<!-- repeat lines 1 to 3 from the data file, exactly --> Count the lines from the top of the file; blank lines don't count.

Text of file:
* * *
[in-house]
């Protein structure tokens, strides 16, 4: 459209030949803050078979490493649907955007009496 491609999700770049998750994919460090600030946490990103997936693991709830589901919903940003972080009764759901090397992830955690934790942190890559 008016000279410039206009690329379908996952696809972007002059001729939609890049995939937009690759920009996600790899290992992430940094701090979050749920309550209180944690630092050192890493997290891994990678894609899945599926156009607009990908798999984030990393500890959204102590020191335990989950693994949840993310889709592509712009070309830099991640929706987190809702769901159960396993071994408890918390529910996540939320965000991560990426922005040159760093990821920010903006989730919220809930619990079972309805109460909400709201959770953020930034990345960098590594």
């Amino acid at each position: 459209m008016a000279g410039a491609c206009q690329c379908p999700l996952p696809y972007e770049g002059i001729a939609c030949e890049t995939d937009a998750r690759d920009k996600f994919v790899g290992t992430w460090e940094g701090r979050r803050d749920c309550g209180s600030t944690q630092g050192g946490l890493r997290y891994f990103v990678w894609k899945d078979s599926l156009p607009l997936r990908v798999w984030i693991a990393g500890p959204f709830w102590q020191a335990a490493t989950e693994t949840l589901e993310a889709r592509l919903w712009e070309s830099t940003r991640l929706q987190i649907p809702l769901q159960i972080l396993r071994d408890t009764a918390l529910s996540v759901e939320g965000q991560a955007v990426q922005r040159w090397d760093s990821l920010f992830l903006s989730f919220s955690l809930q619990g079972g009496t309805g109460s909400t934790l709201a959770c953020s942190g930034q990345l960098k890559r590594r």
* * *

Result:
[in-house]
């Protein structure tokens, strides 16, 4: 459209030949803050078979490493649907955007009496 491609999700770049998750994919460090600030946490990103997936693991709830589901919903940003972080009764759901090397992830955690934790942190890559 008016000279410039206009690329379908996952696809972007002059001729939609890049995939937009690759920009996600790899290992992430940094701090979050749920309550209180944690630092050192890493997290891994990678894609899945599926156009607009990908798999984030990393500890959204102590020191335990989950693994949840993310889709592509712009070309830099991640929706987190809702769901159960396993071994408890918390529910996540939320965000991560990426922005040159760093990821920010903006989730919220809930619990079972309805109460909400709201959770953020930034990345960098590594």
């Amino acid at each position: 459209m008016a000279g410039a491609c206009q690329c379908p999700l996952p696809y972007e770049g002059i001729a939609c030949e890049t995939d937009a998750r690759d920009k996600f994919v790899g290992t992430w460090e940094g701090r979050r803050d749920c309550g209180s600030t944690q630092g050192g946490l890493r997290y891994f990103v990678w894609k899945d078979s599926l156009p607009l997936r990908v798999w984030i693991a990393g500890p959204f709830w102590q020191a335990a490493t989950e693994t949840l589901e993310a889709r592509l919903w712009e070309s830099t940003r991640l929706q987190i649907p809702l769901q159960i972080l396993r071994d408890t009764a918390l529910s996540v759901e939320g965000q991560a955007v990426q922005r040159w090397d760093s990821l920010f992830l903006s989730f919220s955690l809930q619990g079972g009496t309805g109460s909400t934790l709201a959770c953020s942190g930034q990345l960098k890559r590594r």